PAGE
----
|A Children's Day choir, around mid-1930s. Note the window with obscure glass in lower portion.|
A jubilee is a season of festivity and great public joy, and such was the pervading spirit at Priesthill on Saturday afternoon, 20th October 1888, when the congregation and their friends met to celebrate the fiftieth anniversary of the opening of Zion, and also to offer thanksgiving to God for the harvest.
The Christian Advocate reported that the function was "attended by four hundred people, one hundred of whom came by wagonettes from Belfast. A fruit tea was served in one of Mr. Samuel Wilson's tents, specially pitched for the occasion.
"The weather was delightfully fine, and the company enjoyed the reunion to the fullest extent. At 6.30 p.m. a public meeting was held in the church, which was charmingly decorated by the young ladies of the neighbourhood.
"A large and representative choir from Belfast attended, and, under the able conductorship of Mr. James Todd, discoursed some very choice selections, accompanied by a string band, and interspersed with solos and duets. . . . The whole proceedings were of a most enthusiastic character, and the ladies and stewards vied with each other in showing attention to their Belfast visitors, who were welcomed on arrival with ringing cheers."
In his opening remarks the Chairman, Mr. Francis Megarry, J.P., said: "It generally happens when an audience is so crowded as this, that the platform has immunity from the crowd, but we are crowded in all directions, and it will require some consideration on the part of each of us to endure the pressure as well as we can. . . . We mark an epoch in the history of Priesthill. I know country congregations too well not to know that the work that is done in a quiet country church of this kind very often is not seen. The seed is sown here and the harvest is reaped sometimes in distant lands, and it so happens that many of our large town churches really have their best recruiting ground in the quiet country chapel. Eternity alone will tell the extent of the good work done here. The contingent that came from Belfast is a testimony that the work is now bearing fruit in that town. . . . I am here to rejoice in your Jubilee, and to sympathise in the effort which you are about to make to put your funds on a firm footing. . . . I am also here as belonging to another branch of the Methodist Church, and to show by example as well as by precept that God is our Father, and Christ our Saviour, and the Holy Ghost our Comforter, while we all are brethren."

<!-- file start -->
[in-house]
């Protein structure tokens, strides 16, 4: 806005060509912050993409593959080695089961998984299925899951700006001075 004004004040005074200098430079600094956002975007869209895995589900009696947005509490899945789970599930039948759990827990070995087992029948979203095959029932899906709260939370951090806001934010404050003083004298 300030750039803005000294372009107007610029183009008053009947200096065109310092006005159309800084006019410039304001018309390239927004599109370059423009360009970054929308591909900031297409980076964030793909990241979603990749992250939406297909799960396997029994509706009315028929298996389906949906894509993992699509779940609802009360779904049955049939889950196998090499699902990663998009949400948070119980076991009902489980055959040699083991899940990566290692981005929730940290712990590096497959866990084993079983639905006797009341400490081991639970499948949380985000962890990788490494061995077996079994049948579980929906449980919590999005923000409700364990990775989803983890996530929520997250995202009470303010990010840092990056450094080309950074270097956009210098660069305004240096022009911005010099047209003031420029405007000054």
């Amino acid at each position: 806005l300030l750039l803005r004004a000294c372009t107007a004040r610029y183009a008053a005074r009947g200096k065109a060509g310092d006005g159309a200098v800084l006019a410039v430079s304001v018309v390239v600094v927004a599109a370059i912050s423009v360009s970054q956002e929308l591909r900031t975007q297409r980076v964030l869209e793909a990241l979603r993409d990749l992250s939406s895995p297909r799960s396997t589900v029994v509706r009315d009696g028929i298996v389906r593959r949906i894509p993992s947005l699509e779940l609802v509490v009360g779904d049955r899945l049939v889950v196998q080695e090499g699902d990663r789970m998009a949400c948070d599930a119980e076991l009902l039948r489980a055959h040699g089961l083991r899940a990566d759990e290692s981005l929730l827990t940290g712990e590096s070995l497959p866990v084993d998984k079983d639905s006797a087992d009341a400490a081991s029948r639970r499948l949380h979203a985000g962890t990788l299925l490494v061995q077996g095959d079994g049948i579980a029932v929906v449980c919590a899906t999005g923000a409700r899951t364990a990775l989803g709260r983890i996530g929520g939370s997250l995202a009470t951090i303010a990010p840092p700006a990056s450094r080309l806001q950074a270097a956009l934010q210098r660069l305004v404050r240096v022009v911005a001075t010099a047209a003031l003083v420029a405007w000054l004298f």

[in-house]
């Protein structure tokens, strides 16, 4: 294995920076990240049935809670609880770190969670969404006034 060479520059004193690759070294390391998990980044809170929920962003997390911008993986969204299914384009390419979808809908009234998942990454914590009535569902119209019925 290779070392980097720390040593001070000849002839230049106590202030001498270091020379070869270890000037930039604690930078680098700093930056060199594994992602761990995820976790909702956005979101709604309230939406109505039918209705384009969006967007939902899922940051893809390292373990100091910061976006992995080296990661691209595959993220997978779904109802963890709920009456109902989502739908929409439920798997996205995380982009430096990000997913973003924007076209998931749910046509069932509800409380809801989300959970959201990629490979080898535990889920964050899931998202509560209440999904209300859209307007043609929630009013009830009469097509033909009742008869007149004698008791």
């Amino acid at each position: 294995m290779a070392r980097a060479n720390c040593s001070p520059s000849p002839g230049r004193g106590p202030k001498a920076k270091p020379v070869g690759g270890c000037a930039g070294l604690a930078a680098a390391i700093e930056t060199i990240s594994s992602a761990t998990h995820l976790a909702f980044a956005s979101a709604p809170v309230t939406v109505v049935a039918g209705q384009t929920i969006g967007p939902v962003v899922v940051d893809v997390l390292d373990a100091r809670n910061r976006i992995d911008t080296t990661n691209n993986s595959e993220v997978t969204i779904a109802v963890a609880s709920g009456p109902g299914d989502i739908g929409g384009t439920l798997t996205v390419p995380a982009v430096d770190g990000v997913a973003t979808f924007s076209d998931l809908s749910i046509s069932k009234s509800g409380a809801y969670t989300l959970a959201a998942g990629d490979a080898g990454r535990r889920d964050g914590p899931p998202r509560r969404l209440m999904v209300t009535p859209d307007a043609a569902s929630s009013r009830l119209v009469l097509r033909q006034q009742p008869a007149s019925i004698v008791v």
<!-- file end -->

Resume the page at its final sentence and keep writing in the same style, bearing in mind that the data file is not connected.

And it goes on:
An interesting report outlining the history of Priesthill was read by Mr. Thomas Tate, during which he told the congregation: "No less than twelve ministers have been at one time or another connected with this place, several of whom, even today, are still engaged in preaching the gospel at home and in foreign lands."
Two portions of Scripture were read by Mr. S. Watson, and there were challenging and inspiring speeches by Rev. Edward Thomas, Rev. Wesley Guard, Rev. W. H. Quarry, Rev. T. G. Seymour, and Rev. James Thornton.
A Jubilee Fund was launched, and the members of the Jubilee Committee were:
|Rev. James J. Thornton||Arthur W. H. Stanfield|
|Richard Henry Hinds||David Bradshaw|
|John Brady||John Briggs|
|John McPherson||John Phenix|
|Joseph McKeown||Samson McPherson (Jun.)|
|William J. Thornton||John Baird|
|William Martin||Basil McPherson|
|with the ladies of the congregation|
Rev. James Thornton was requested to write to Sir Robert Hart for a subscription towards the Jubilee Fund. The following is a copy of Sir Robert's reply:
"Peking, 21st July, 1889
Dear Mr. Thornton,